There can be no doubt that, from time to time and over a period of years, law enforcing agencies did tap Costello's telephone wires and probably illegally, in view of the decision in Benanti v. United States, 1957, 355 U.S. 96, 78 S.Ct. 155, 2 L.Ed.2d 126. The extent to which the Benanti decision goes is still not clear. See, Brown Peer, "The Wiretapping Entanglement: How to Strengthen Law Enforcement and Preserve Privacy," 44 Cornell L.Q. 175, 181 (1959).
However, not even Costello's ingeniously alert counsel went so far as to contend that the fact that Costello's wires had been tapped gave him immunity for past illegal activities. Therefore, a determination of his objections to the evidence which was offered must be considered in the light of the particular evidence. In each case we must examine the record to see if wiretap evidence was presented, or if the evidence was obtained indirectly as a result of illegal wiretaps. See Nardone v. United States, 1937, 302 U.S. 379, 58 S.Ct. 275, 82 L.Ed. 314 and 1939, 308 U.S. 338, 60 S.Ct. 266, 84 L.Ed. 307. No wiretaps were introduced in evidence in the present proceeding.
The most that can be contended is (1), that the Government learned of Costello's participation in bootlegging by tapping wires at his place of business in the period preceding 1925; and (2) that the interrogation of Costello by the New York City Grand Jury was precipitated by information obtained by District Attorney Hogan as a result of wiretaps on Costello's home telephone.
So far as the early wiretapping is concerned the testimony showed that in the period prior to 1925 the United States Attorney in New York was conducting an investigation of bootlegging activities of a number of persons, including Costello, and that in the course of the investigation certain telephones leading to 405 Lexington Avenue, where Costello had an office, were tapped. The Assistant United States Attorneys in charge of the investigation were: John M. Harlan, now a Justice of the United States Supreme Court; William E. Stevenson, now President of Oberlin College and Herman Stichman, now Trustee of the Hudson Manhattan Railroad Company. Mr. Stichman and Mr. Stevenson both testified in the trial before me. Their testimony was clear and uncontradicted, and accepted as true by the Court, that the Government's information as to the bootlegging activities of Costello was not derived from telephone conversations but was derived from statements of certain individuals acquainted with the defendant's activities. The wiretapping was done to get other information but apparently produced no real results. Thereafter Costello was indicted and tried for violation of the prohibition laws. That trial resulted in a hung jury and the indictment was later nolle prossed. It cannot be concluded that the evidence on which the Government brought the present denaturalization proceeding was the fruit of the tap on Costello's wires in those early days.
So far as the relationship of wiretapping to the statements made by Costello before the New York Grand Jury is concerned, the facts are clear. It appears that Mr. Hogan, the District Attorney of New York County, in connection with his law enforcing activities, secured an order in accordance with New York State law permitting him to tap the home telephone of Costello in 1943. In the course of the tapping of this telephone a conversation was intercepted between Costello and one Thomas Aurelio, who had just received a bi-partisan nomination for the New York Supreme Court in which Aurelio thanked Costello for his assistance in getting him the nomination. The District Attorney instituted a Grand Jury investigation as to the circumstances of the nomination, which later led to an investigation of this Aurelio incident before a Referee appointed by the Appellate Division of the Supreme Court. While it was the intercepted telephone conversation between Costello and Aurelio which precipitated these investigations, this intercepted conversation had no relationship to any bootlegging activities of Costello. The only wiretaps used by the District Attorney covered a period beginning late in 1942 and extending into 1943. When the District Attorney had Costello before the Grand Jury he questioned the defendant about his activities during the years 1920 to 1930 because, as he said, "I wanted to present to the Grand Jury as much as I could with reference to his background * * * I thought the Grand Jury was entitled to know as much as I could present to it about the witness in order to make a judgment with respect to his testimony."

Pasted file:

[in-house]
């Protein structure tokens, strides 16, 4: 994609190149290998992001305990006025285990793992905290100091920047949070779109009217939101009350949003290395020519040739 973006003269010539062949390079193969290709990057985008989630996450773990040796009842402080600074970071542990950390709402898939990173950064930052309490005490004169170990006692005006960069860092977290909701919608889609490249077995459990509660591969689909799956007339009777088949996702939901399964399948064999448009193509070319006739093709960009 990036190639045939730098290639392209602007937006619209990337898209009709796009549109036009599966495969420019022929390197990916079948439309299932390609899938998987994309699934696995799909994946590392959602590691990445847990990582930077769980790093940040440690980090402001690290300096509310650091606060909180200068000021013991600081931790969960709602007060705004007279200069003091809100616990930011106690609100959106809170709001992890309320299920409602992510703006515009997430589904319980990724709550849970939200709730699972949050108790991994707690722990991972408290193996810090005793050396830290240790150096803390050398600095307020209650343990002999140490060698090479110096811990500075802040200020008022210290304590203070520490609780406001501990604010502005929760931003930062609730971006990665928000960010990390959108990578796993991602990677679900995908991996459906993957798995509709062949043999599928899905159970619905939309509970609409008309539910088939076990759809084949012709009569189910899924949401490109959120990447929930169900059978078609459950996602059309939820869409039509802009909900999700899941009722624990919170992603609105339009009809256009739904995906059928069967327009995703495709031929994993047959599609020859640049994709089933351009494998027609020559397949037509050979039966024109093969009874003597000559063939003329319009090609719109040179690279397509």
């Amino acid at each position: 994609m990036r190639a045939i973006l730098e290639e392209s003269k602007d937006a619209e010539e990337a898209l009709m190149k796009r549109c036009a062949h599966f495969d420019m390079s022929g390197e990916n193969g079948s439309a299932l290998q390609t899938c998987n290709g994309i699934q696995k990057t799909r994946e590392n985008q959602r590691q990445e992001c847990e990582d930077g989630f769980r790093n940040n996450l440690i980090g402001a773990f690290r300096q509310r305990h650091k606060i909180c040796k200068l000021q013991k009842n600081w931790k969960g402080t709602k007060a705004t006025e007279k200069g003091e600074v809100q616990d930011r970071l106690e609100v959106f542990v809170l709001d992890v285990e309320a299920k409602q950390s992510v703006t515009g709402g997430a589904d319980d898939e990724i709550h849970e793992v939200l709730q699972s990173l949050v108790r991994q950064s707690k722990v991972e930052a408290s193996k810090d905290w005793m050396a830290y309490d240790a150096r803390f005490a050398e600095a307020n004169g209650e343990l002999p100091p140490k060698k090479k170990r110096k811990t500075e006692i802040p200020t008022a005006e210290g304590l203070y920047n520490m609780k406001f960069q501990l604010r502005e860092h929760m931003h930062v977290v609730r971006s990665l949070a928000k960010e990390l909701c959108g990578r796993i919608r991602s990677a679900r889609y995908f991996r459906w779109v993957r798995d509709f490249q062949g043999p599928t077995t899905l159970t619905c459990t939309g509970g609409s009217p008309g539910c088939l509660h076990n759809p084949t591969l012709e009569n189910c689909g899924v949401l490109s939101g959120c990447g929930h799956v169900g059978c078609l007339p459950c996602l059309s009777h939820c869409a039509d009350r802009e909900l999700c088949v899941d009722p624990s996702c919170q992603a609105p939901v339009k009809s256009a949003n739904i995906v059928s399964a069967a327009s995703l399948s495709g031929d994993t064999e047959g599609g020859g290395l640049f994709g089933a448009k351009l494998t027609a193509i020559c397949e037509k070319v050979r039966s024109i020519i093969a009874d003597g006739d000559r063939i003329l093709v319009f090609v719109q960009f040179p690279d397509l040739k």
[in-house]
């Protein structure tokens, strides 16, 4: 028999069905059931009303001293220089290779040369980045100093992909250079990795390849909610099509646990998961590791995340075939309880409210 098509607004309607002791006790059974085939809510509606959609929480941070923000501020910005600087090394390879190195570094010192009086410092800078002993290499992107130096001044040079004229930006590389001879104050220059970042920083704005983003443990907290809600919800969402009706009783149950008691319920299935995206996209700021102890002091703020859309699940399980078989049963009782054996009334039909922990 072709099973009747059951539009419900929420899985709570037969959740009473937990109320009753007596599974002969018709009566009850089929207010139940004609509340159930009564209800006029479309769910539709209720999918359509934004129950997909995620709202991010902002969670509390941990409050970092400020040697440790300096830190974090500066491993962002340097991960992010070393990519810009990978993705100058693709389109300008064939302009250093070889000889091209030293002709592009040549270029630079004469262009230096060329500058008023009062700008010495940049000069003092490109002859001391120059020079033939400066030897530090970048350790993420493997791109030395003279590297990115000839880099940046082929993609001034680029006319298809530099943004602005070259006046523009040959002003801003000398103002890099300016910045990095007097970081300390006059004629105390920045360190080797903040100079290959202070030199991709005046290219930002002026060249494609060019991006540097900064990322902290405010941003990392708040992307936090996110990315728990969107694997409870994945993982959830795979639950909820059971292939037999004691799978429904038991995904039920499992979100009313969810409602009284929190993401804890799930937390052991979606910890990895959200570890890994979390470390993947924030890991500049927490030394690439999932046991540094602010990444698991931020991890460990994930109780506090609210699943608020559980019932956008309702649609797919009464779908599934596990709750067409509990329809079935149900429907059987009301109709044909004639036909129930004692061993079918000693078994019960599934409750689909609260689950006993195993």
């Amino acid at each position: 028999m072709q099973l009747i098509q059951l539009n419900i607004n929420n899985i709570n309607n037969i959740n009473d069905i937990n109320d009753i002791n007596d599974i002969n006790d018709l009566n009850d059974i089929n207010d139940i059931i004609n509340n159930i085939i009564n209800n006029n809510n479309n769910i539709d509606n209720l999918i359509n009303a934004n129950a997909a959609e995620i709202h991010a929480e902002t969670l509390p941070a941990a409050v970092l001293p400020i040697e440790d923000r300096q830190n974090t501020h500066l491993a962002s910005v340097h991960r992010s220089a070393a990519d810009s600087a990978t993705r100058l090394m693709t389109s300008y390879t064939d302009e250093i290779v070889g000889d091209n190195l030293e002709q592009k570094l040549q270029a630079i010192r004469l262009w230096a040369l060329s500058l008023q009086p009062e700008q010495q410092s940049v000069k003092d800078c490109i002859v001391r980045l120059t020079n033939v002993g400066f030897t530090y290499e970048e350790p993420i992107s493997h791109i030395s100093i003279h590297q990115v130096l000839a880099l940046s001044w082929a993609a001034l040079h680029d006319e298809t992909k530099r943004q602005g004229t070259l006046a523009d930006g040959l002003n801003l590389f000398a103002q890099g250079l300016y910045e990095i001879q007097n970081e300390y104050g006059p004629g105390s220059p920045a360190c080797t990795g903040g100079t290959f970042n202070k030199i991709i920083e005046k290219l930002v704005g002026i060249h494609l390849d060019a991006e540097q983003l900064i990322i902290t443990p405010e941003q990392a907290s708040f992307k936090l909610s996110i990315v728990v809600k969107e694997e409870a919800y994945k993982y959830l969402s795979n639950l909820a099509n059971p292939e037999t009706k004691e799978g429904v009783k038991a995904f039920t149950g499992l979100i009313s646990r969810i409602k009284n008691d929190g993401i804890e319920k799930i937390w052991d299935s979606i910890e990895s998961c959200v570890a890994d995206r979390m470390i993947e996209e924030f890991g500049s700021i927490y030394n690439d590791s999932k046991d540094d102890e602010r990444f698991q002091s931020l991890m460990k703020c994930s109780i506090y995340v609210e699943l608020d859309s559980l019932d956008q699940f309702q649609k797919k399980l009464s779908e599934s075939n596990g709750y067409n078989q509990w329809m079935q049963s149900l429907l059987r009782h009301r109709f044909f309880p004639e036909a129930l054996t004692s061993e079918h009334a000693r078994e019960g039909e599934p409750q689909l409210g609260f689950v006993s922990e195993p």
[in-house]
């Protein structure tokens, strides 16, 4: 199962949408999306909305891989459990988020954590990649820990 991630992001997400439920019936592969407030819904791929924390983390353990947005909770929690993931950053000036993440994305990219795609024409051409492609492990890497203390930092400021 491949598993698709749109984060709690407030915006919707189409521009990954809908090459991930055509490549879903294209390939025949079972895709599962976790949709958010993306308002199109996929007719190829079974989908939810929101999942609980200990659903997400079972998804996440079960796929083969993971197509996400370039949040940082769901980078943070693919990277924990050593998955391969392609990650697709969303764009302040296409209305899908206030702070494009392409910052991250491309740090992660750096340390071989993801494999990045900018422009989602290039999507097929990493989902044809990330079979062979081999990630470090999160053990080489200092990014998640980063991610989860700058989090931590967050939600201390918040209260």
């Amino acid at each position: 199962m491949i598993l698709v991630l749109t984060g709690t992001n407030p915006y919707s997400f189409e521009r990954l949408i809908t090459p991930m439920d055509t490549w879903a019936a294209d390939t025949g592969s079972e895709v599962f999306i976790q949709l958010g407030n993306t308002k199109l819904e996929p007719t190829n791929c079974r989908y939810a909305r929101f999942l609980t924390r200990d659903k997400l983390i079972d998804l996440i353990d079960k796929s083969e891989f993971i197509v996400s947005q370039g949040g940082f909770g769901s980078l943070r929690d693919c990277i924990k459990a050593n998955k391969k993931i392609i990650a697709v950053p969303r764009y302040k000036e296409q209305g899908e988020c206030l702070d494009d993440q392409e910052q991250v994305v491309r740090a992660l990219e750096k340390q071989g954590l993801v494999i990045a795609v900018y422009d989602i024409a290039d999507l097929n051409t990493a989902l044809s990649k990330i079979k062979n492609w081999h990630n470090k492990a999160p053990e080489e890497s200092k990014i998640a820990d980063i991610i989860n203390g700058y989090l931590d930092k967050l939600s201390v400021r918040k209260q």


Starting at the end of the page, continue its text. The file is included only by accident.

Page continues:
The proposition of the defendant seems to be that because the investigation was precipitated by an intercepted telephone conversation on a purely collateral matter, nothing he said about his criminal activities in other fields could thereafter be used. This would extend the principle of the second Nardone case far beyond what the Court determined. It would mean that a man whose telephone had been tapped would be granted immunity for any admissions which he thereafter made, not in the telehpone conversations but in answer to any questions in a later investigation. There is no basis for extending the rule to this degree.
The evidence received in this case was not wiretap evidence nor was it the fruit of wiretap evidence. The objections of defendant to the evidence which was received and considered by this Court are overruled.
It must be kept in mind that the Government is not seeking to denaturalize Costello because he was a bootlegger, or to impose sanctions on him because he was a bootlegger in 1925. The purpose of the action is to restore the citizenship status quo as it existed prior to September 10, 1925, on the ground that any change in that status was accomplished by defendant by fraud and the concealment of material facts.
The Court concludes:
1. This Court has jurisdiction over the person of the defendant and over the subject matter of this action.
2. This action was properly commenced pursuant to the provisions of § 340(a) of the Immigration and Nationality Act of 1952, as amended 8 U.S.C. § 1451(a).
3. The naturalization of the defendant Costello was induced by the concealment by him of material facts and by fraudulent misrepresentation of facts by him; and if the true facts had been revealed or known defendant's petition for naturalization would have been denied.
4. That the decree of the court, dated September 10, 1925, naturalizing the defendant Costello, and the certificate issued pursuant thereto, was secured as a result of the concealment of material facts, willful misrepresentation and fraud, and that judgment should therefore be vacated, cancelled and set aside by this Court.
Judgment is therefore granted revoking and setting aside the order of this court entered on September 10, 1925, admitting the defendant Frank Costello to citizenship, and cancelling Certificate of Naturalization No. 2136470 issued by this court to the defendant Frank Costello on September 10, 1925.
This opinion constitutes the findings of fact and conclusions of law of the Court.
Let judgment be entered accordingly.